No problem. That article that I linked to by Compass Marine is by far the most comprehensive that I have found regarding using LiFePO4 batteries in a marine electrical system. I have read it many, many times and every time I re-read it I learn something new.
If I was not intending to move aboard full time and do extensive off-grid cruising, I would not have made the switch to LiFePO4. The Firefly batteries you mentioned would be my choice for "part time" cruising. They appear to have many of the same benefits of LiFePO4 regarding charge acceptance rate and Partial State of Charge use without the relative complexity and cost of installing a LiFePO system.
When thinking about SOC keep in mind that part of the beauty of LiFePO4 batteries is that, unlike Lead Acid batteries, they really don't care what the SOC is within a really wide range. They seem to be as happy at ~30% SOC as they are at ~90%. They really just dislike the extremes, so the main job of the BMS (at least how Victron designs their BMS) is to keep the batteries from getting over-charged (over voltage) and getting over-discharged (under voltage) by cutting off charging source(s) or load(s). Otherwise, the BMS doesn't really intervene in normal daily use (outside of intra-battery cell balancing which is a separate topic to itself and disallowing charging at temperatures below 5 deg C).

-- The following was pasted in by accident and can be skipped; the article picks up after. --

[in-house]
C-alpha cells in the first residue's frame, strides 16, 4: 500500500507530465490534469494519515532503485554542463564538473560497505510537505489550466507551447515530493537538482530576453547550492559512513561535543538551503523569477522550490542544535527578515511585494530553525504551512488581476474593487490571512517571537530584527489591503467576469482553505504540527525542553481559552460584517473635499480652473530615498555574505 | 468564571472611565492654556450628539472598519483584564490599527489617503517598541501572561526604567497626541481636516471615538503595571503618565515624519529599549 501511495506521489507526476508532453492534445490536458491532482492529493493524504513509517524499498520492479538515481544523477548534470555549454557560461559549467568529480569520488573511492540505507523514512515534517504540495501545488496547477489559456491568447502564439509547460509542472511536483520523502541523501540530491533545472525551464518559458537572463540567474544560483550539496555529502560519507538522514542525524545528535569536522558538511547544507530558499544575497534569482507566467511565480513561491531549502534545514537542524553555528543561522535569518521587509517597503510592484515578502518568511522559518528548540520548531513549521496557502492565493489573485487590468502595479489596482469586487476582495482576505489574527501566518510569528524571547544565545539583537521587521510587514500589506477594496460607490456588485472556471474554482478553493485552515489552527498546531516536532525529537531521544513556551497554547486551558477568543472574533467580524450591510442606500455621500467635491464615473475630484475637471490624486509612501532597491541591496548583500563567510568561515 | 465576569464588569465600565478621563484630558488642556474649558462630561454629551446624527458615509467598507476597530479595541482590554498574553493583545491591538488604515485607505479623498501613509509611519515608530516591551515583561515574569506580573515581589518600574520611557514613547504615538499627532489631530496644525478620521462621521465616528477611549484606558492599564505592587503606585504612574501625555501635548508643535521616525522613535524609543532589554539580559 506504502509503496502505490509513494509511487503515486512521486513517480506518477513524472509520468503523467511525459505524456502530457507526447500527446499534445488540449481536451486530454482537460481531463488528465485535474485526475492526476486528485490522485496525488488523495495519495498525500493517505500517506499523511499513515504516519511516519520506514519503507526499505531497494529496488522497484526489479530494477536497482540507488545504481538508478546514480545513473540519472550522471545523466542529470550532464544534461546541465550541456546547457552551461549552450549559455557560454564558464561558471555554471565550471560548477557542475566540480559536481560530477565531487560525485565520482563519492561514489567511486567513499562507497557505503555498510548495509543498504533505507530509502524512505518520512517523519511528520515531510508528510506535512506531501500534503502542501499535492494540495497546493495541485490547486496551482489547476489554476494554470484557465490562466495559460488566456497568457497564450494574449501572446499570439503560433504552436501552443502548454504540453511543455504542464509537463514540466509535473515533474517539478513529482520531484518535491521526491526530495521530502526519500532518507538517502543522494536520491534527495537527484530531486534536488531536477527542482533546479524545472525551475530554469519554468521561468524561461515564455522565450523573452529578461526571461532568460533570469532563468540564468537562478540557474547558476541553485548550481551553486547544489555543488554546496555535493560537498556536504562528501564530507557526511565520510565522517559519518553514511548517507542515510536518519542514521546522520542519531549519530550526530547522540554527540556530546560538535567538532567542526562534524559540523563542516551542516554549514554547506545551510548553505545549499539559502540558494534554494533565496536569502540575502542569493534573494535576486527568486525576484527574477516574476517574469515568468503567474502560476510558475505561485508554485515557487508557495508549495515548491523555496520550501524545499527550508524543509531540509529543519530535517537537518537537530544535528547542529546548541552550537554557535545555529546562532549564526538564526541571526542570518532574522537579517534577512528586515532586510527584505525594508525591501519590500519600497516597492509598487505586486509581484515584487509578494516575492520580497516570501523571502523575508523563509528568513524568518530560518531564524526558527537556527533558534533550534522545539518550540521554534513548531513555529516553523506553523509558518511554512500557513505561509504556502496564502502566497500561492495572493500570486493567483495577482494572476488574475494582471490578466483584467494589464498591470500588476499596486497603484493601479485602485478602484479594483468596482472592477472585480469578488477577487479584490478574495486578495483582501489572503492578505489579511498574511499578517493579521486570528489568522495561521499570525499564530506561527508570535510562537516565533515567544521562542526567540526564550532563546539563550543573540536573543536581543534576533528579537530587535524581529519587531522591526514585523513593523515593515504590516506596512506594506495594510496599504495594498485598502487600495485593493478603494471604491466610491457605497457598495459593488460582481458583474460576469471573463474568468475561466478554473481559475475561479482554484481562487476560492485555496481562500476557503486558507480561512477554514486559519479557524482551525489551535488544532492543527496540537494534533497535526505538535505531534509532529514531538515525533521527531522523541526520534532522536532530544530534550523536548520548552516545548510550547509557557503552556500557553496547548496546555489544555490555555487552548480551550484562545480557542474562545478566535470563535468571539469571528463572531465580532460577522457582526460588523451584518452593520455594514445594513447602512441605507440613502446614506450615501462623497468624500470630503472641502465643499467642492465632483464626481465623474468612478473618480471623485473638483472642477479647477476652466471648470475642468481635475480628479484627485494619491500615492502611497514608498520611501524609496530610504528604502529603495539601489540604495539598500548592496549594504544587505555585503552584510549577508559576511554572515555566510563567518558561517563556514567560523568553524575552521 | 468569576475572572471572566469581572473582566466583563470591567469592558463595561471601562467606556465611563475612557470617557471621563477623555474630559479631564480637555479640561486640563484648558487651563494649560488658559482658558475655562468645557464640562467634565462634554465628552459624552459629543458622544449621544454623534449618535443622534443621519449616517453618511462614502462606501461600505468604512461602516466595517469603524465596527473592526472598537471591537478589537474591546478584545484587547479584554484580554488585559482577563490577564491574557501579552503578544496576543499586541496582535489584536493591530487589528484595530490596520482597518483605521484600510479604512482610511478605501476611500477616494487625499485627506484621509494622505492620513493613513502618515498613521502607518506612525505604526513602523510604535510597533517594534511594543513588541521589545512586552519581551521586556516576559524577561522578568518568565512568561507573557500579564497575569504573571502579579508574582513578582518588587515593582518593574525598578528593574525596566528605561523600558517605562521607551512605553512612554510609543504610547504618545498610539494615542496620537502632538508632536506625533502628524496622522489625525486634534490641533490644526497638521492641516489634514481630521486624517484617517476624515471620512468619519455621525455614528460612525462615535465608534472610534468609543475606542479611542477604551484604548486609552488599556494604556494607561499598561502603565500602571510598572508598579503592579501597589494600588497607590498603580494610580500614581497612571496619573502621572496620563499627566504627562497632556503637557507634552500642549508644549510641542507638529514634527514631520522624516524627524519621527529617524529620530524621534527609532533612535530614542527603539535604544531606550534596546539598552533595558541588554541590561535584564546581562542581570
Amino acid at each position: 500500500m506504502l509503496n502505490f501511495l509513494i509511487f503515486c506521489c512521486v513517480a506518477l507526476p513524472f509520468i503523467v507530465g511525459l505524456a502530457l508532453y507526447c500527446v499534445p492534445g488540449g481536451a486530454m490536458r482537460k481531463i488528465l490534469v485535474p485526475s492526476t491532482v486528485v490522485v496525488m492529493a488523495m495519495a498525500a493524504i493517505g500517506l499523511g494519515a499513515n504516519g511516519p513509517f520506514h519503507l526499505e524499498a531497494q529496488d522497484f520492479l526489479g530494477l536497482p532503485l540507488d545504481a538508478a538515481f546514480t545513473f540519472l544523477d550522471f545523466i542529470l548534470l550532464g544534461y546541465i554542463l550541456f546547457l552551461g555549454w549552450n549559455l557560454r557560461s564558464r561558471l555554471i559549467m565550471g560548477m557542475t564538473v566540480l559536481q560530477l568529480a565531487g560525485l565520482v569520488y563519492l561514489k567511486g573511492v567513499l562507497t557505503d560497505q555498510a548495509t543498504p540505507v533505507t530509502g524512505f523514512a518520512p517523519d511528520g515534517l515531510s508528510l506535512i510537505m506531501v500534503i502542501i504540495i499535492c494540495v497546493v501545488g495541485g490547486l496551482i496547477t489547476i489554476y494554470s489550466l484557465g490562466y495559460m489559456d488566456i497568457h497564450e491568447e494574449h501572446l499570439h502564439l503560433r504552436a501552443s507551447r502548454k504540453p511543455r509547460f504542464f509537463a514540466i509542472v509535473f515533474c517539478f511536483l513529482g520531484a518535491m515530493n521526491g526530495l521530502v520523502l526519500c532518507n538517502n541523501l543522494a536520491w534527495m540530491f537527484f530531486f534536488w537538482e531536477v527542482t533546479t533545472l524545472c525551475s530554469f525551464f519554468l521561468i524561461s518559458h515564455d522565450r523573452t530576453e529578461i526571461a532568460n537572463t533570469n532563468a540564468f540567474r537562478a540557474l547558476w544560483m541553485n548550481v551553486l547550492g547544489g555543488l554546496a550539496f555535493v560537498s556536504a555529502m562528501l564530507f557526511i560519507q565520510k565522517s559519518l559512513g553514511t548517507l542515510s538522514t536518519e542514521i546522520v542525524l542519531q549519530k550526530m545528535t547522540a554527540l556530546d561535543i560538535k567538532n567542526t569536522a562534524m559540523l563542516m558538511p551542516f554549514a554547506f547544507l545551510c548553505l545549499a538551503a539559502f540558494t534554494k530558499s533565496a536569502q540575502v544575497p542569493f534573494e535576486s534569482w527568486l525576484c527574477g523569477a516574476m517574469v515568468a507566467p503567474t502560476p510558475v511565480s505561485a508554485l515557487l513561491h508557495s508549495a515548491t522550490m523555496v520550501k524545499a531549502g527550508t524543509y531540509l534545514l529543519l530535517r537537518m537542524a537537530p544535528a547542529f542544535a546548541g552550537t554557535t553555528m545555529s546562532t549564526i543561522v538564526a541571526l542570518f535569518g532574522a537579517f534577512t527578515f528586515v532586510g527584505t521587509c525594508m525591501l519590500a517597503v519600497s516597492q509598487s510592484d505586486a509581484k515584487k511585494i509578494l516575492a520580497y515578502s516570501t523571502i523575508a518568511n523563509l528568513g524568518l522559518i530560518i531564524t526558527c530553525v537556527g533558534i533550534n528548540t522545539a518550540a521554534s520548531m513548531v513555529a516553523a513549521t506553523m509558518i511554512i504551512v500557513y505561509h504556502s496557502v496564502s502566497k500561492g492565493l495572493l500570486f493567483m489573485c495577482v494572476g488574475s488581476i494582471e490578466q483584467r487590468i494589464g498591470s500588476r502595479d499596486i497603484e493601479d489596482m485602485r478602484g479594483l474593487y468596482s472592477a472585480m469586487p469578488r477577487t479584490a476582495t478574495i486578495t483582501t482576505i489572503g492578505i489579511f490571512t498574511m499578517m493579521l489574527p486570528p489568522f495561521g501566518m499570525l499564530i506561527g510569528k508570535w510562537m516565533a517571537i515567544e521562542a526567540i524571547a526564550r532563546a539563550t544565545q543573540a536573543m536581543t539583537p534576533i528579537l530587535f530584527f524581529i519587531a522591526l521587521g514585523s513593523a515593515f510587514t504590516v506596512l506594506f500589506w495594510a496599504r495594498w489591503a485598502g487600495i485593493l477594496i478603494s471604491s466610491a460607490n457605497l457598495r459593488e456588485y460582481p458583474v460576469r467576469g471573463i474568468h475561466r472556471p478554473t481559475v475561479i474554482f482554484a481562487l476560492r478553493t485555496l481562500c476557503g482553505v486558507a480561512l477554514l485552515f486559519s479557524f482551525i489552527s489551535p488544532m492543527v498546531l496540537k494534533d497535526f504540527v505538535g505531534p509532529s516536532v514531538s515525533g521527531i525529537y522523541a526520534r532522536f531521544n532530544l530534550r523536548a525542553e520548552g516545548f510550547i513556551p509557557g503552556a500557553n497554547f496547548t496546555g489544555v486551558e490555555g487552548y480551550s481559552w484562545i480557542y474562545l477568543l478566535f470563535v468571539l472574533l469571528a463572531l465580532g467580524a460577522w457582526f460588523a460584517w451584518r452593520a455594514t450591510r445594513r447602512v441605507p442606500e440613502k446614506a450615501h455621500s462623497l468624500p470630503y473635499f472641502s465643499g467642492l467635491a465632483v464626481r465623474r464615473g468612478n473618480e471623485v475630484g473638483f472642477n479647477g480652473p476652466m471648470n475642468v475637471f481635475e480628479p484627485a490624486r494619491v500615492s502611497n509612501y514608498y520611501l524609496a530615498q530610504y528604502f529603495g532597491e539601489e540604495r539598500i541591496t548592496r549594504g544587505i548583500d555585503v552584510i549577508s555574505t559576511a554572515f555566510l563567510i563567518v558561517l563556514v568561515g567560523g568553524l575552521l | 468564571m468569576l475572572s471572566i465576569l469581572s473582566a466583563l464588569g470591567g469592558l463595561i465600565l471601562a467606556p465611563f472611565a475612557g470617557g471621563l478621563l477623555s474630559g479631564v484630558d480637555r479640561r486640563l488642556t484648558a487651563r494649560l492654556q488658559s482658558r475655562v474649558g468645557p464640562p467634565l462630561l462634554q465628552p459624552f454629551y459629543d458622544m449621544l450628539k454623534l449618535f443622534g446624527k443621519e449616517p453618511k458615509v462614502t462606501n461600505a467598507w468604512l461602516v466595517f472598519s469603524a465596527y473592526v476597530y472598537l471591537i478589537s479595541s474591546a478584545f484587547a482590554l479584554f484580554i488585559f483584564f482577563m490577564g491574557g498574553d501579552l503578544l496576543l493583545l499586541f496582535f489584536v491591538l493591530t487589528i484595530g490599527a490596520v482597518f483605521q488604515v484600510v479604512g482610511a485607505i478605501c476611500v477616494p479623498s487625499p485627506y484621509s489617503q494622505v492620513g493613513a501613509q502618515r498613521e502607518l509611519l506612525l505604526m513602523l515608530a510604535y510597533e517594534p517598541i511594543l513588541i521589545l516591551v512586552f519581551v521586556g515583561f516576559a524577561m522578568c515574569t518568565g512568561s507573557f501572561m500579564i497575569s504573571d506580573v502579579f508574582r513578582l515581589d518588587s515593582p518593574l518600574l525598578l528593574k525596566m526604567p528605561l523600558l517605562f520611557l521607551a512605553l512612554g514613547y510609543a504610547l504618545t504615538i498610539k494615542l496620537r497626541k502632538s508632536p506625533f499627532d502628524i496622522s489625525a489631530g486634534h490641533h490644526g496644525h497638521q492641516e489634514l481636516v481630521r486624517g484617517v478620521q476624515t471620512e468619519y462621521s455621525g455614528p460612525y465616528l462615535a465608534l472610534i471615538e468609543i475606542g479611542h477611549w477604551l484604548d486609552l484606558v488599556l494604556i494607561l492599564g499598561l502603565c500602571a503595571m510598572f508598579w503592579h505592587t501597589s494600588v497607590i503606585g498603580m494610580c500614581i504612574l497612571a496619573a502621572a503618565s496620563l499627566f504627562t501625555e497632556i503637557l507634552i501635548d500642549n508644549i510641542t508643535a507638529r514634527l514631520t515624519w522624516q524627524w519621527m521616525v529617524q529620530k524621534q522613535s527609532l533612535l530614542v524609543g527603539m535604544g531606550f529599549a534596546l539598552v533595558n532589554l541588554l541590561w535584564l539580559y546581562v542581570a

To give you some idea of the "new thinking" required with these batteries compared to Lead Acid when I took delivery of my batteries it was going to be several weeks before I could install them. New batteries are delivered at about a 50% SOC. When I asked my dealer how long I could leave them "as is" and what I needed to do to maintain them he said I could leave them that way for many months and probably years, and that I didn't need to do anything other than store them at a reasonable temperature. Can you imagine what would happen to your Lead Acid batteries if they were left at 50% SOC for months?
SM #440 Cara
Deale, MD USA